The literature review
Chapters 4, 5, 7, 14 & 29
Review the main ideas and research relating to your area of interest. However, you should do more than simply summarize the relevant literature:
- You should, where appropriate, be critical in your approach
- You should use your review of the literature as a means of showing why your research questions are important
- Bear in mind that you will want to return to the literature you examine in the discussion of your findings and conclusion
- Do not try to get everything you read into a literature review. Trying to force everything you have read into your review (because of all the hard work involved in uncovering and reading the material) is not going to help you
- Bear in mind that you not should stop reading the literature once you begin designing your research, as new ideas might be published
- See pages 147 & 152 on reviewing the literature in writing up quantitative and qualitative research (also see Thinking deeply 4.1)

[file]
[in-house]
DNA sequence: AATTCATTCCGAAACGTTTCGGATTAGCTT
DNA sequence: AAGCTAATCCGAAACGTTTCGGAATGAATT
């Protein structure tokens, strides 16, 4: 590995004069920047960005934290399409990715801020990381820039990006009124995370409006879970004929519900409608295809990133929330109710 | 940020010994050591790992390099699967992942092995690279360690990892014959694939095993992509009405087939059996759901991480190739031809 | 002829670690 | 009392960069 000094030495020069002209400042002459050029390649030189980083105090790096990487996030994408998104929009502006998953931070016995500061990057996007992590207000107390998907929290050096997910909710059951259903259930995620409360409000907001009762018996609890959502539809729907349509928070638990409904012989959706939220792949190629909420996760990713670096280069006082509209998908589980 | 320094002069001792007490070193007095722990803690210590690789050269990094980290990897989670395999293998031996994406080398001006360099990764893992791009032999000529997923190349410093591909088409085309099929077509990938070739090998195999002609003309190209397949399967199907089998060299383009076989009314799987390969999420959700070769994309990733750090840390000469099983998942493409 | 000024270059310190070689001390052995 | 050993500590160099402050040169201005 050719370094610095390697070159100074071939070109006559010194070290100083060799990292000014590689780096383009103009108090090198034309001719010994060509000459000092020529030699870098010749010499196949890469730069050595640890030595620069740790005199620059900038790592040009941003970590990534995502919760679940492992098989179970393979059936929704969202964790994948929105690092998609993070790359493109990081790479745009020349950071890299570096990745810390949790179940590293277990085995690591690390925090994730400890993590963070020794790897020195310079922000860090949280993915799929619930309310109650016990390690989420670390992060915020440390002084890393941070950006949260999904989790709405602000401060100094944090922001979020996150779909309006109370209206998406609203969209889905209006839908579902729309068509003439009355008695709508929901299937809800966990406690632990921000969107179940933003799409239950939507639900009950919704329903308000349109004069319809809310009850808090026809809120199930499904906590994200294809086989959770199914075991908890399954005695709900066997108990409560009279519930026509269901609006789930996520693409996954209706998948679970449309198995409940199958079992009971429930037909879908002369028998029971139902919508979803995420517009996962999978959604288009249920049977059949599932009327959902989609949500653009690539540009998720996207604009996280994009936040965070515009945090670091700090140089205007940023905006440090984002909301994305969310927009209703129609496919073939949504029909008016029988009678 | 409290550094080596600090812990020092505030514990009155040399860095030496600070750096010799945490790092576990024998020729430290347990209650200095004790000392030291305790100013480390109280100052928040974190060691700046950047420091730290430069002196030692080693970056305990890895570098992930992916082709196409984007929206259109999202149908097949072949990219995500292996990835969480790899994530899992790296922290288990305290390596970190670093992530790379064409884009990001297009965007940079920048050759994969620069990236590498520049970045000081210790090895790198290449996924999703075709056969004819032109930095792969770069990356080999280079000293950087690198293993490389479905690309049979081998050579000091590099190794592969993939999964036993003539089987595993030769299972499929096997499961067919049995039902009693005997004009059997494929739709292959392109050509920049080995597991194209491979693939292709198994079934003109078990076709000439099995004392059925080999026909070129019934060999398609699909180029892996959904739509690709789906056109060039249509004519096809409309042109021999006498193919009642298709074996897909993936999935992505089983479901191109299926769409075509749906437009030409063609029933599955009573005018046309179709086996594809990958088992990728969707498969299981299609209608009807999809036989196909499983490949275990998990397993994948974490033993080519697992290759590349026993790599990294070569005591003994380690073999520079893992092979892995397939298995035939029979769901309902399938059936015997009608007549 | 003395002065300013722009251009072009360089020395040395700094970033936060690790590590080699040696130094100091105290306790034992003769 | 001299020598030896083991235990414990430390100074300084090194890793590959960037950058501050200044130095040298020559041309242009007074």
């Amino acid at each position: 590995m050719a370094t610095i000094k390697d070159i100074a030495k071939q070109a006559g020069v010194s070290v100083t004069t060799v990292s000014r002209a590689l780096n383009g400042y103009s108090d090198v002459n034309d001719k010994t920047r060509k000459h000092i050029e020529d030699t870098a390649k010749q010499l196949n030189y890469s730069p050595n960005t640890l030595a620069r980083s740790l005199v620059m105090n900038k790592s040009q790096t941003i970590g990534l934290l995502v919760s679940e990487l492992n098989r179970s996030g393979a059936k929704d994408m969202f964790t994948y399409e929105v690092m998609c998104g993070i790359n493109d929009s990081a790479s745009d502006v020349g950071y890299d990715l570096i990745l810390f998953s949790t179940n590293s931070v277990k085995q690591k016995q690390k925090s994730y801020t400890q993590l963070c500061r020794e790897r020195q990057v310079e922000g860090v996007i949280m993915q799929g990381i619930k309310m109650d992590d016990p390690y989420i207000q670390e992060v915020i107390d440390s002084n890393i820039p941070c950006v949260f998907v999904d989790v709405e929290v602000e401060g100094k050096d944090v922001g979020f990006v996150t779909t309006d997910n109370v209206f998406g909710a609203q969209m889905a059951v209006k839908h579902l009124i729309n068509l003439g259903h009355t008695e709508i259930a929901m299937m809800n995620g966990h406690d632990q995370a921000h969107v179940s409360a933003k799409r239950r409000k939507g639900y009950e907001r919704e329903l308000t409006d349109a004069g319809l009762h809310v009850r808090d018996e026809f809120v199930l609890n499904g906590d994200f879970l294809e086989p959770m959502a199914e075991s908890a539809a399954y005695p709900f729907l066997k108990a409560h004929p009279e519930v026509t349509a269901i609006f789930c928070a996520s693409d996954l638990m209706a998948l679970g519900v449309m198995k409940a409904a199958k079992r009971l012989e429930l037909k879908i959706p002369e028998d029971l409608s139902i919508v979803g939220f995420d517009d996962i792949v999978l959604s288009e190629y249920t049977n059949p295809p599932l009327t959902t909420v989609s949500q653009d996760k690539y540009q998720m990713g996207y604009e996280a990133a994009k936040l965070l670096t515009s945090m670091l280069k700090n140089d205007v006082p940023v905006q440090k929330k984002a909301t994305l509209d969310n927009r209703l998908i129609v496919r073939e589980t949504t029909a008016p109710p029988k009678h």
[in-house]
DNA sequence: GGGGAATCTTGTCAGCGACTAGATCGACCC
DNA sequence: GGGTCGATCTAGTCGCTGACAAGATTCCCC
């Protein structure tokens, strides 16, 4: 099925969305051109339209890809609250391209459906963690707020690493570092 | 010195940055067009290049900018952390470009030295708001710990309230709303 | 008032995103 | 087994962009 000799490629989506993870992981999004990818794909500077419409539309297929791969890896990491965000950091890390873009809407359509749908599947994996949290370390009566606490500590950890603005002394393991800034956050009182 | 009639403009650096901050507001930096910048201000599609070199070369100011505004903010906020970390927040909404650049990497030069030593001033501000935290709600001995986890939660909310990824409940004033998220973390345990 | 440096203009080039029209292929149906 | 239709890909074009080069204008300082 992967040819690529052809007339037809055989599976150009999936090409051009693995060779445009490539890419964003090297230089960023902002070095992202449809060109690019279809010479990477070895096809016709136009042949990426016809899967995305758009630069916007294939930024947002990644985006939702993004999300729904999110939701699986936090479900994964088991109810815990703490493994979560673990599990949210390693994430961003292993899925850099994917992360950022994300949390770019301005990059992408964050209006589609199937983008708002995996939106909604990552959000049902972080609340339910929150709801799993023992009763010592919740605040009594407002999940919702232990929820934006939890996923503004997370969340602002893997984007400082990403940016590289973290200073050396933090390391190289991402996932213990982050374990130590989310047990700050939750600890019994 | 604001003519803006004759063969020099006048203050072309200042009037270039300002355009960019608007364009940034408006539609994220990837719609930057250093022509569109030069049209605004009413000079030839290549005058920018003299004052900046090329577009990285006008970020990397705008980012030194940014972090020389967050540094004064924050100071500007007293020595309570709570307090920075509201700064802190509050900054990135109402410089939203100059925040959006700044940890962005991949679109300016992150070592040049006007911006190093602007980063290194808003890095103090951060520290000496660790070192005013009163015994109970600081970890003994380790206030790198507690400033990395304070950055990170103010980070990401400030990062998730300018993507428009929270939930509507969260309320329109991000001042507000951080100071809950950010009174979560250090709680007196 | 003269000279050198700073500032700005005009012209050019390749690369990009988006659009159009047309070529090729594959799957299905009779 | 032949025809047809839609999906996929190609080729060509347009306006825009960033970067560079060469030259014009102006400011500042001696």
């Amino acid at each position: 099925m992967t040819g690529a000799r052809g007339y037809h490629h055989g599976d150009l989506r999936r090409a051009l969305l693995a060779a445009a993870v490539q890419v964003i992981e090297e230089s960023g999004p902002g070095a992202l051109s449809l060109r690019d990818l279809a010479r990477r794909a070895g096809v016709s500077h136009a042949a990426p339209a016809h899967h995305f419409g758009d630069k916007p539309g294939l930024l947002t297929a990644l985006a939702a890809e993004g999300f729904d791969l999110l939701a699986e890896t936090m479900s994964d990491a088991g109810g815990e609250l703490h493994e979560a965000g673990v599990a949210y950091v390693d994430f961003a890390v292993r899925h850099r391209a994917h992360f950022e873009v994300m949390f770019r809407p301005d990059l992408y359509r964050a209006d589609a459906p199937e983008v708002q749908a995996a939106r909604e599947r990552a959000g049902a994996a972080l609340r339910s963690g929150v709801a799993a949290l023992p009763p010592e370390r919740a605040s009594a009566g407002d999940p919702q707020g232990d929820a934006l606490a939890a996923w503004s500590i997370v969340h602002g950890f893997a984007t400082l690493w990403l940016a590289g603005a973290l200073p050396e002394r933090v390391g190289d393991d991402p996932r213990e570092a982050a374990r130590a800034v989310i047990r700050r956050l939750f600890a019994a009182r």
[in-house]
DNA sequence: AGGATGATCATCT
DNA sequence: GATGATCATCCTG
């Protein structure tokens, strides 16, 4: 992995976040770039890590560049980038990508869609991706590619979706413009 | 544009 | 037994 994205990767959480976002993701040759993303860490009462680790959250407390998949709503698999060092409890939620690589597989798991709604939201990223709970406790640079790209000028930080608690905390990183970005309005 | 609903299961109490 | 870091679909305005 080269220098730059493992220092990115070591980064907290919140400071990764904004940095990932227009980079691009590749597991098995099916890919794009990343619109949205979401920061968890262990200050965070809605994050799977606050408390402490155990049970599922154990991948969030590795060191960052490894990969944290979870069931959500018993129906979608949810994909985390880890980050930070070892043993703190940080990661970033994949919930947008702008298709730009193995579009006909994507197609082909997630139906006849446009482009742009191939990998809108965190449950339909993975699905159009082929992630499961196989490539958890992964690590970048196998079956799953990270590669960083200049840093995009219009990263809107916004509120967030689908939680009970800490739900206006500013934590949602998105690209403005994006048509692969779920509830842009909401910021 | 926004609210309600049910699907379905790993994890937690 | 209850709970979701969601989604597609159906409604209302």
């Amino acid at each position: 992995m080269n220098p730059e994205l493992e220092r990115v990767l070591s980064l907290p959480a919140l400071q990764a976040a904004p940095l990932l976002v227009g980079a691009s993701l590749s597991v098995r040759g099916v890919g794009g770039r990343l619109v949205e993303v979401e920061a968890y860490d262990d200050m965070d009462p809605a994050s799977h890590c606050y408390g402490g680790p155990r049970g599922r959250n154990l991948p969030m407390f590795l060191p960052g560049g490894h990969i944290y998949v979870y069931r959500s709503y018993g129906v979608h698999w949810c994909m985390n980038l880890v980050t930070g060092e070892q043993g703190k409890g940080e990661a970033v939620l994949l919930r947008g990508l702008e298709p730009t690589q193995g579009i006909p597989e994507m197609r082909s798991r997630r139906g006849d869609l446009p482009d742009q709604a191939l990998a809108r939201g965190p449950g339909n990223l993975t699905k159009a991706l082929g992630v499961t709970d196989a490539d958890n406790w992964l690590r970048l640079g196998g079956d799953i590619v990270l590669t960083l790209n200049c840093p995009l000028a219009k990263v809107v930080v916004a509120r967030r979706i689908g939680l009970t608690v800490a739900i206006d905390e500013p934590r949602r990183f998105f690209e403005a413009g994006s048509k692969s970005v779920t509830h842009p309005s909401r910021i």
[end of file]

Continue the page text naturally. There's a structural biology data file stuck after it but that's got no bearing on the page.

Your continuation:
Reasons for Writing a Literature Review (Tips and skills page 98)
- You need to know what is already known in connection with your research area because you do not want to be accused of reinventing the wheel.
- You can learn from other researchers' mistakes and avoid making the same ones.
- You can learn about different theoretical and methodological approaches to your research area.
- It may help you to develop an analytic framework.
- It may lead you to consider the inclusion of variables in your research that you might not otherwise have thought about.
- It may suggest further research questions for you.
- It will help with the interpretation of your findings.
- It gives you some pegs on which to hang your findings.
- It is expected!
To see video clips of students talking about their experience of writing a literature review, click here
http://libguides.wesleyan.edu/litreview - guide to Writing a Literature Review from the Wesleyan University Library